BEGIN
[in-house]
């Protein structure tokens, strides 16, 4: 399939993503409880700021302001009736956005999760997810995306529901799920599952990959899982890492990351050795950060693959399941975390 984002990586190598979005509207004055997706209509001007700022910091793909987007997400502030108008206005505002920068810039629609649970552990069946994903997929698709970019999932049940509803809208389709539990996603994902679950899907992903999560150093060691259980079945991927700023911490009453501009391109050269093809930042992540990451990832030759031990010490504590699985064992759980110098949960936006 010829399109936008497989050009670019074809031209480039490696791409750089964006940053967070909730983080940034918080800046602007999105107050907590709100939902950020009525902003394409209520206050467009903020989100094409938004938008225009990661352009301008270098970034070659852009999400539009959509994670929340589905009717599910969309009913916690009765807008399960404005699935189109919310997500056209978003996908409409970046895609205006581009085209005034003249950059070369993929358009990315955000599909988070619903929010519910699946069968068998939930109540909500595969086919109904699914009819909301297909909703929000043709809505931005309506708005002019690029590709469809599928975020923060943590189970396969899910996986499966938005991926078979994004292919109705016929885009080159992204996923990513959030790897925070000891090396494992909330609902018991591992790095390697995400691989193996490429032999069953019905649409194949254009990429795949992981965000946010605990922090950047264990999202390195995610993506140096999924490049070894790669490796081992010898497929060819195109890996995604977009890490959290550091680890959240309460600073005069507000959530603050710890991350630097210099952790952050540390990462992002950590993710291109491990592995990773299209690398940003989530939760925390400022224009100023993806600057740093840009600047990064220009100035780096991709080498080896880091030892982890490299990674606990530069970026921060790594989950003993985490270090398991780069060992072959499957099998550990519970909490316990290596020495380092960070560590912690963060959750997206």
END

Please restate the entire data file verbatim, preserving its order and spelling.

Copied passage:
[in-house]
């Protein structure tokens, strides 16, 4: 399939993503409880700021302001009736956005999760997810995306529901799920599952990959899982890492990351050795950060693959399941975390 984002990586190598979005509207004055997706209509001007700022910091793909987007997400502030108008206005505002920068810039629609649970552990069946994903997929698709970019999932049940509803809208389709539990996603994902679950899907992903999560150093060691259980079945991927700023911490009453501009391109050269093809930042992540990451990832030759031990010490504590699985064992759980110098949960936006 010829399109936008497989050009670019074809031209480039490696791409750089964006940053967070909730983080940034918080800046602007999105107050907590709100939902950020009525902003394409209520206050467009903020989100094409938004938008225009990661352009301008270098970034070659852009999400539009959509994670929340589905009717599910969309009913916690009765807008399960404005699935189109919310997500056209978003996908409409970046895609205006581009085209005034003249950059070369993929358009990315955000599909988070619903929010519910699946069968068998939930109540909500595969086919109904699914009819909301297909909703929000043709809505931005309506708005002019690029590709469809599928975020923060943590189970396969899910996986499966938005991926078979994004292919109705016929885009080159992204996923990513959030790897925070000891090396494992909330609902018991591992790095390697995400691989193996490429032999069953019905649409194949254009990429795949992981965000946010605990922090950047264990999202390195995610993506140096999924490049070894790669490796081992010898497929060819195109890996995604977009890490959290550091680890959240309460600073005069507000959530603050710890991350630097210099952790952050540390990462992002950590993710291109491990592995990773299209690398940003989530939760925390400022224009100023993806600057740093840009600047990064220009100035780096991709080498080896880091030892982890490299990674606990530069970026921060790594989950003993985490270090398991780069060992072959499957099998550990519970909490316990290596020495380092960070560590912690963060959750997206």